(BR: 64 FR: 2 M: 16 D: 20 R: 30)

Merchant Hotel
Belfast’s newest five-star hotel situated in the former headquarters of the Ulster Bank, with opulent bedrooms, a stunning private dining room, excellent service and a luxurious ambience.
35-39 Waring Street, tel: 028 9023 4888
(BR: 26 FR: 1 M: 18 D: 18 R: 30)

Radisson SAS Hotel Belfast
Opened in 2004, this striking property in the centre of the regenerated urban area, has a funky interior and hi-tech meeting rooms.
Cromac Place, Ormeau Road, tel: 028 9043 4065
(BR: 120 FR: 5 M: 150 D: 120 R: 250)

Grill_Bar_1.jpgTen Square Hotel
Belfast city’s first five-star boutique hotel, located behind the City Hall with chic and comfy Asian-style bedrooms, three sizeable and elegant events spaces and a buzzy restaurant, The Grill Room.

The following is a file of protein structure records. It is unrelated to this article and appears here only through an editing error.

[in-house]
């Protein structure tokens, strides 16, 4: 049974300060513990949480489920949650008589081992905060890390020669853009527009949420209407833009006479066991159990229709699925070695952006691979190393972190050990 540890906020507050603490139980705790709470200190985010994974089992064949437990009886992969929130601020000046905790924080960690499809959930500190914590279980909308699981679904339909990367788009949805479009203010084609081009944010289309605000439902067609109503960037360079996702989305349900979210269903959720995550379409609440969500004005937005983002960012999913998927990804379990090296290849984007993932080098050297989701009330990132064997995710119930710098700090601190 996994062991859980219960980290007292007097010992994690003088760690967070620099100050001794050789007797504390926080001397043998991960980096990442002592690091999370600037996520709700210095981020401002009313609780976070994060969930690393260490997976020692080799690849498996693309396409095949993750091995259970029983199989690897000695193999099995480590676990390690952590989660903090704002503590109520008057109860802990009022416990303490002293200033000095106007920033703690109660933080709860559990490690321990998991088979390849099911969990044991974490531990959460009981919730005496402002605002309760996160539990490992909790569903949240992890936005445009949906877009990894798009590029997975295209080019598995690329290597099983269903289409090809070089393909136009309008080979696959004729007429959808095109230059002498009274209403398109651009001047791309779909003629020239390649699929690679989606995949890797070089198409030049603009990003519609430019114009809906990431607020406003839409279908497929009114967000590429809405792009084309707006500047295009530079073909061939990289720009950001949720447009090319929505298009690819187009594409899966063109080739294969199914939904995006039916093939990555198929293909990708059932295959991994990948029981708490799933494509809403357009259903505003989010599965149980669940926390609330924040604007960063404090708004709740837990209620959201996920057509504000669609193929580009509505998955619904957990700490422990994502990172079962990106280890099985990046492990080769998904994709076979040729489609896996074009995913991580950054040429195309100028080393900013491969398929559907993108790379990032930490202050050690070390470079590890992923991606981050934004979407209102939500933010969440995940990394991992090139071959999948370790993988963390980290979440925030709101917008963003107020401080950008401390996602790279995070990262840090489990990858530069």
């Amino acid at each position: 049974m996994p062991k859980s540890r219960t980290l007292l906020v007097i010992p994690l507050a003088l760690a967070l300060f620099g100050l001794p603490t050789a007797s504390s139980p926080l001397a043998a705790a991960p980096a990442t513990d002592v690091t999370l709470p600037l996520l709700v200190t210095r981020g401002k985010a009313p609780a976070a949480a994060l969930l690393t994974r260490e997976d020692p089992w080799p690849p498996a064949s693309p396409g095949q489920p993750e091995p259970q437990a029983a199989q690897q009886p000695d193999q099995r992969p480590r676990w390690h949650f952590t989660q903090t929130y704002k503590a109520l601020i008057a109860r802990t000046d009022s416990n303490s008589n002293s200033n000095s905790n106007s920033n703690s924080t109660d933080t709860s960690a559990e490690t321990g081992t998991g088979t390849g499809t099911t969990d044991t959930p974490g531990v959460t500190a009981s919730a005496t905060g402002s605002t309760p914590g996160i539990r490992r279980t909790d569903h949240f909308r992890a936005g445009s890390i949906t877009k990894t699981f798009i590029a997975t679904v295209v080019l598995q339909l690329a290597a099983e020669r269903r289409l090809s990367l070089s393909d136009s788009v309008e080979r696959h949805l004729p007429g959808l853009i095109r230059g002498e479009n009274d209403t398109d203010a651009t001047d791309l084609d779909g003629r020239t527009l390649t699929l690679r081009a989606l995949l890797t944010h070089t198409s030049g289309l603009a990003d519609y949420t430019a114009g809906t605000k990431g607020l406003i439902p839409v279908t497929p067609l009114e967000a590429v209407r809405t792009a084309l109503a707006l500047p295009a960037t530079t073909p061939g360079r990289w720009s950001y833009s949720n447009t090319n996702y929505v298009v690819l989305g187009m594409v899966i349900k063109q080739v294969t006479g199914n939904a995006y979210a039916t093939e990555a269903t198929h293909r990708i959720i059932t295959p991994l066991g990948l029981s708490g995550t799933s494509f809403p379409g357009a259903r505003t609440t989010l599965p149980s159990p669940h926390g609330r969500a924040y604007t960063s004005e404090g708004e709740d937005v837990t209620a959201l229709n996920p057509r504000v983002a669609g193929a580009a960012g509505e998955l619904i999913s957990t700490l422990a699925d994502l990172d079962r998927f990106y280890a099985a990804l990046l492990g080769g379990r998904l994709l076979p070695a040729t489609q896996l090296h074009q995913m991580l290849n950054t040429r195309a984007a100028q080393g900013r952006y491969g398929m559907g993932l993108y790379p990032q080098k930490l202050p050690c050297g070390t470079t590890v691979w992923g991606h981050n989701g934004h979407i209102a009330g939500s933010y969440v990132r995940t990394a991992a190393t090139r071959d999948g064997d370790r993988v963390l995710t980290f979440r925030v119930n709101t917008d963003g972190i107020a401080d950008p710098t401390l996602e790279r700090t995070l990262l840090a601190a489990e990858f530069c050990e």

10 Donegall Square South, tel: 028 9024 1001
(BR: 22 FR: 3 M: 100 D: 130 R: 250)

OUTSIDE CITY CENTRE
Culloden Estate & Spa
One of Northern Ireland’s leading five-star properties, Culloden overlooks Belfast Lough and the Country Antrim coastline. The property boasts one of the region’s biggest function suites.
Bangor Road, Holywood, tel: 028 9042 1066
(BR: 79 FR: 8 M: 800 D: 590 R: 2,000)

Galgorm Resort & Spa
Stunning country house hotel set in 85 acres of lush parkland that is due to unveil its newly refurbished facilities this summer, including a new spa, an auditorium and two new restaurants.
Fenaghy Road, Galgorm, tel: 028 2588 1001
(BR: 86 FR: 7 M: 500 D: 600 R: 500)


This article first appeared in Square Meal Venues & Events magazine, Spring 2007.